The idea is to photograph a day in the life of a local business or organization, then bring the pictures to life in a face-paced, sort of digital flipbook. Thousands of pictures are put to music and an entire day at a business is illustrated in about two minutes.

The QCP website launched with videos of Arnold’s Bar and Grill and Shadeau Bread. After the site launched, the QCP began to look for other local institutions to feature. Since then, the QCP has featured Coffee Emporium, a special holiday feature and most recently, the Cincinnati Symphony Orchestra.
With the CSO, they ventured into new territory. The CSO wanted the QCP to help them attract a younger crowd. The video shows a CSO practice and offers a behind-the-scenes look at what goes into a performance.

The next project for the QCP is a feature with the Christian Moerlein Lager House, which is set to open on the riverfront in the next month. The QCP will shoot the first batch of beer brewed at the lager house. Then, immediately before the the first beer is poured, the video will play throughout the building.
“It’s above and beyond what we’ve done so far,” says Adam Browning, creative director at Bluestone and partner at QCP. “A lot has come out of our last couple projects.”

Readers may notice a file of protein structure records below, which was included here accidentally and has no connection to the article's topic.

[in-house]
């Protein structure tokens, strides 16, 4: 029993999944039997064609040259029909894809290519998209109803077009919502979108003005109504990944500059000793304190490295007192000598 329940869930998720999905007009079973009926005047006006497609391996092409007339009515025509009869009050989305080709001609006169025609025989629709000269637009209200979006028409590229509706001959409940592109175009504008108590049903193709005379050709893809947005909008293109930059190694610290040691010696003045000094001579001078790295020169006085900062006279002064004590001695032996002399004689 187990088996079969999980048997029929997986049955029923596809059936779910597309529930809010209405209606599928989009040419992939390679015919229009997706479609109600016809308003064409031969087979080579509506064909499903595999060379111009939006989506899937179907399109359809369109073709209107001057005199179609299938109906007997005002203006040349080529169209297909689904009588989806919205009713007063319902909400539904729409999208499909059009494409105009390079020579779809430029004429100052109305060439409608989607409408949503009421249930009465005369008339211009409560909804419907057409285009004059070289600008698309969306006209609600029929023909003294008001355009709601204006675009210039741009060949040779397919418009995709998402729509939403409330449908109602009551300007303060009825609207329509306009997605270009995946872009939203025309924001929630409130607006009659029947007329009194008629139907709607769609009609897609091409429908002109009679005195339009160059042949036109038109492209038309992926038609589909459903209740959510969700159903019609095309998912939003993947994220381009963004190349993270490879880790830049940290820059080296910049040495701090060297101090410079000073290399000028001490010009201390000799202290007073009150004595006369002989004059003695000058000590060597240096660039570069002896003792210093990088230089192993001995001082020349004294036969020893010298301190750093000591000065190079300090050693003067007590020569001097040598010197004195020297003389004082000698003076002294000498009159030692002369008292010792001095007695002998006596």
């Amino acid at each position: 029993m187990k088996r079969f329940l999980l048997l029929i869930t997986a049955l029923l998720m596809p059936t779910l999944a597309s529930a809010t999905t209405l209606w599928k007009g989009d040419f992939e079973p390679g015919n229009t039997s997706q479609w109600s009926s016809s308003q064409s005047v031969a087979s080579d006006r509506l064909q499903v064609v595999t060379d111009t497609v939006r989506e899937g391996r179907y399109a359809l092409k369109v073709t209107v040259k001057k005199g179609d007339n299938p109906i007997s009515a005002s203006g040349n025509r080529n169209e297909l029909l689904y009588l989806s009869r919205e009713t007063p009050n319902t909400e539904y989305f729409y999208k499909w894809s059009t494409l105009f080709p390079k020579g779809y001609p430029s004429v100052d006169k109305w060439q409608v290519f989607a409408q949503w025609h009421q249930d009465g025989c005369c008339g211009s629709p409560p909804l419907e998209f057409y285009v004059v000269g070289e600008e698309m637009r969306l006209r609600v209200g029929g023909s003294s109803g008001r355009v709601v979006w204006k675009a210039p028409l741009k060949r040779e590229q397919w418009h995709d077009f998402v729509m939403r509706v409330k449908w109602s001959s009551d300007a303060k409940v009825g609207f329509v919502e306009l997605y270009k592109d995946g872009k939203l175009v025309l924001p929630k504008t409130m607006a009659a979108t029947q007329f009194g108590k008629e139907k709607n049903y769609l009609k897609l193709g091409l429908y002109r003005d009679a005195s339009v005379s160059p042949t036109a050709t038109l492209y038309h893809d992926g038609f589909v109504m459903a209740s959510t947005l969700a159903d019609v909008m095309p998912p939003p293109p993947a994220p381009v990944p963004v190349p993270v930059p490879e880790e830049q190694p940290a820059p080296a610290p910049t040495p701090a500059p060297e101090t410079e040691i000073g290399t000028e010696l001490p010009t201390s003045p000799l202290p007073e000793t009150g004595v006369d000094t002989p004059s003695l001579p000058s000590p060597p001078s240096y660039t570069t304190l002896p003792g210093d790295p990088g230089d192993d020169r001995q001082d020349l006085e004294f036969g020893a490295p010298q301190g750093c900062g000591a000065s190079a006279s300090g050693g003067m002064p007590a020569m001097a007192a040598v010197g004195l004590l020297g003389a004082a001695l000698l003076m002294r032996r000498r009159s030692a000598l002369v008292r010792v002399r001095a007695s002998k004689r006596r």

To help with the recent growth, the QCP has created posters, stickers and badges for websites so the subjects they feature can highlight the work. In only a couple of months, the QCP has gained recognition and potential clients are contacting them to highlight their businesses. Channel 9 even ran a feature about the creative venture.
“It’s always been a purely artistic process and a creative outlet for us,” Browning says. “We always try to focus on what we want to cover and make sure it is a place we believe in and care about.”
By Evan Wallis

Cincinnati and Northern Kentucky Film Commission looking to woo $25-50 million movie

A few weeks ago Soapbox told you about the3 Doors Down video that was shot all over our fair city. She never looked so good and edgy. Here’s your chance to help bring more work like that here. The Cincinnati and Northern Kentucky Film Commission is scouting three new projects and are looking for locations to shoot their films. The largest of the three is or a major motion picture with a $25-50 million budget hoping to shoot beginning September 9, 2008 and ending December 9, 2008.

They are searching for a large, vacant building or facility to use for (mostly interior) filming during the last half of 2008. The ideal building would be a redtagged building, scheduled for eventual demolition preferably a closed hotel, convention center or institution that is no longer in use. The architecture needs to be relatively modern and something that could easily exist in a deserted Las Vegas. Specifically, they’re looking for hallways, large and small rooms, and a basement.

If you have any leads, please contact the commission here.

Jeff Syroney, Soapbox Managing Editor